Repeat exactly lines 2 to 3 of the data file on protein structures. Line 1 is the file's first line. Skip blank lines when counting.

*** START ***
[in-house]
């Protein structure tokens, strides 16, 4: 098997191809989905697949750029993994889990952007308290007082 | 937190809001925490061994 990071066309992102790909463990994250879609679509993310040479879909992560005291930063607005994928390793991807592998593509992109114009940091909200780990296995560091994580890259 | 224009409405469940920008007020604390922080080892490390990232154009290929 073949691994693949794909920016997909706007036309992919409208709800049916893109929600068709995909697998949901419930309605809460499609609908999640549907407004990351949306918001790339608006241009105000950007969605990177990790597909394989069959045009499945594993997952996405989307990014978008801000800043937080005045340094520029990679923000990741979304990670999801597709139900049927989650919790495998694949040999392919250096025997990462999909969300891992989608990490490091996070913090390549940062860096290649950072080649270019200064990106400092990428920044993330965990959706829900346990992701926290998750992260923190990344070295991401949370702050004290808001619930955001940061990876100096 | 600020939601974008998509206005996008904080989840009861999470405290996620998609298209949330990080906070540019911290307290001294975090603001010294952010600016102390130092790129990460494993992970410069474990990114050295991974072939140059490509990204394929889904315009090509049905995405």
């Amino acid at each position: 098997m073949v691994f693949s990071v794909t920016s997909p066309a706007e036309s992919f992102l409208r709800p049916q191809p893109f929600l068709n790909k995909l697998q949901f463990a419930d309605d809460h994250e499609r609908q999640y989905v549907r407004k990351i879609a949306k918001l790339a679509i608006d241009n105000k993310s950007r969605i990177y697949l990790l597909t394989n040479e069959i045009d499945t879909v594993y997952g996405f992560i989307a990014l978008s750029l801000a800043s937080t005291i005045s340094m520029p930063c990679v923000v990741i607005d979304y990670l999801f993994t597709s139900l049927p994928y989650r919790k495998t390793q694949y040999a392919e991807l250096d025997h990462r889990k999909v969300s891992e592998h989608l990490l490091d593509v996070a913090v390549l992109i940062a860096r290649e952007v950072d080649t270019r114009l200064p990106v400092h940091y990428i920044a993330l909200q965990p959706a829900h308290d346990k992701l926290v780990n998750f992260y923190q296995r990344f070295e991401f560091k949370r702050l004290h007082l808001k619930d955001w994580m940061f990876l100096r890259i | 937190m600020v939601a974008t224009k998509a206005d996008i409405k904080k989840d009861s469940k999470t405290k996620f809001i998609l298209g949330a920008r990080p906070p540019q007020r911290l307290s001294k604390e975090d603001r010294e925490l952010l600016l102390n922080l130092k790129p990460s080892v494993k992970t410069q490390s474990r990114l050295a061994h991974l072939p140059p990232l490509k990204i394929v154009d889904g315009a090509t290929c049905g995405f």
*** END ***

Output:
């Protein structure tokens, strides 16, 4: 098997191809989905697949750029993994889990952007308290007082 | 937190809001925490061994 990071066309992102790909463990994250879609679509993310040479879909992560005291930063607005994928390793991807592998593509992109114009940091909200780990296995560091994580890259 | 224009409405469940920008007020604390922080080892490390990232154009290929 073949691994693949794909920016997909706007036309992919409208709800049916893109929600068709995909697998949901419930309605809460499609609908999640549907407004990351949306918001790339608006241009105000950007969605990177990790597909394989069959045009499945594993997952996405989307990014978008801000800043937080005045340094520029990679923000990741979304990670999801597709139900049927989650919790495998694949040999392919250096025997990462999909969300891992989608990490490091996070913090390549940062860096290649950072080649270019200064990106400092990428920044993330965990959706829900346990992701926290998750992260923190990344070295991401949370702050004290808001619930955001940061990876100096 | 600020939601974008998509206005996008904080989840009861999470405290996620998609298209949330990080906070540019911290307290001294975090603001010294952010600016102390130092790129990460494993992970410069474990990114050295991974072939140059490509990204394929889904315009090509049905995405």
């Amino acid at each position: 098997m073949v691994f693949s990071v794909t920016s997909p066309a706007e036309s992919f992102l409208r709800p049916q191809p893109f929600l068709n790909k995909l697998q949901f463990a419930d309605d809460h994250e499609r609908q999640y989905v549907r407004k990351i879609a949306k918001l790339a679509i608006d241009n105000k993310s950007r969605i990177y697949l990790l597909t394989n040479e069959i045009d499945t879909v594993y997952g996405f992560i989307a990014l978008s750029l801000a800043s937080t005291i005045s340094m520029p930063c990679v923000v990741i607005d979304y990670l999801f993994t597709s139900l049927p994928y989650r919790k495998t390793q694949y040999a392919e991807l250096d025997h990462r889990k999909v969300s891992e592998h989608l990490l490091d593509v996070a913090v390549l992109i940062a860096r290649e952007v950072d080649t270019r114009l200064p990106v400092h940091y990428i920044a993330l909200q965990p959706a829900h308290d346990k992701l926290v780990n998750f992260y923190q296995r990344f070295e991401f560091k949370r702050l004290h007082l808001k619930d955001w994580m940061f990876l100096r890259i | 937190m600020v939601a974008t224009k998509a206005d996008i409405k904080k989840d009861s469940k999470t405290k996620f809001i998609l298209g949330a920008r990080p906070p540019q007020r911290l307290s001294k604390e975090d603001r010294e925490l952010l600016l102390n922080l130092k790129p990460s080892v494993k992970t410069q490390s474990r990114l050295a061994h991974l072939p140059p990232l490509k990204i394929v154009d889904g315009a090509t290929c049905g995405f």